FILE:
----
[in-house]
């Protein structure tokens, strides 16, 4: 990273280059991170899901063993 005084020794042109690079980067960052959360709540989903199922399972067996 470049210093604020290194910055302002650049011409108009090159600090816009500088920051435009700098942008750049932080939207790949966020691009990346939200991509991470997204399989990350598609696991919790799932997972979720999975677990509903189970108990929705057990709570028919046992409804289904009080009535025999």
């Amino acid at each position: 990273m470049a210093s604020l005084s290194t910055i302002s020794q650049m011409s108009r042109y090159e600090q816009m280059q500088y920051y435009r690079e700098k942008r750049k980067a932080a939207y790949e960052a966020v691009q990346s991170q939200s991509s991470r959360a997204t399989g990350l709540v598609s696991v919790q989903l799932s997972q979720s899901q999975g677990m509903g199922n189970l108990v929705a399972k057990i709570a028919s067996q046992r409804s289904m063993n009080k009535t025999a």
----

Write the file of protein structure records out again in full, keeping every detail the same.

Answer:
[in-house]
């Protein structure tokens, strides 16, 4: 990273280059991170899901063993 005084020794042109690079980067960052959360709540989903199922399972067996 470049210093604020290194910055302002650049011409108009090159600090816009500088920051435009700098942008750049932080939207790949966020691009990346939200991509991470997204399989990350598609696991919790799932997972979720999975677990509903189970108990929705057990709570028919046992409804289904009080009535025999």
């Amino acid at each position: 990273m470049a210093s604020l005084s290194t910055i302002s020794q650049m011409s108009r042109y090159e600090q816009m280059q500088y920051y435009r690079e700098k942008r750049k980067a932080a939207y790949e960052a966020v691009q990346s991170q939200s991509s991470r959360a997204t399989g990350l709540v598609s696991v919790q989903l799932s997972q979720s899901q999975g677990m509903g199922n189970l108990v929705a399972k057990i709570a028919s067996q046992r409804s289904m063993n009080k009535t025999a």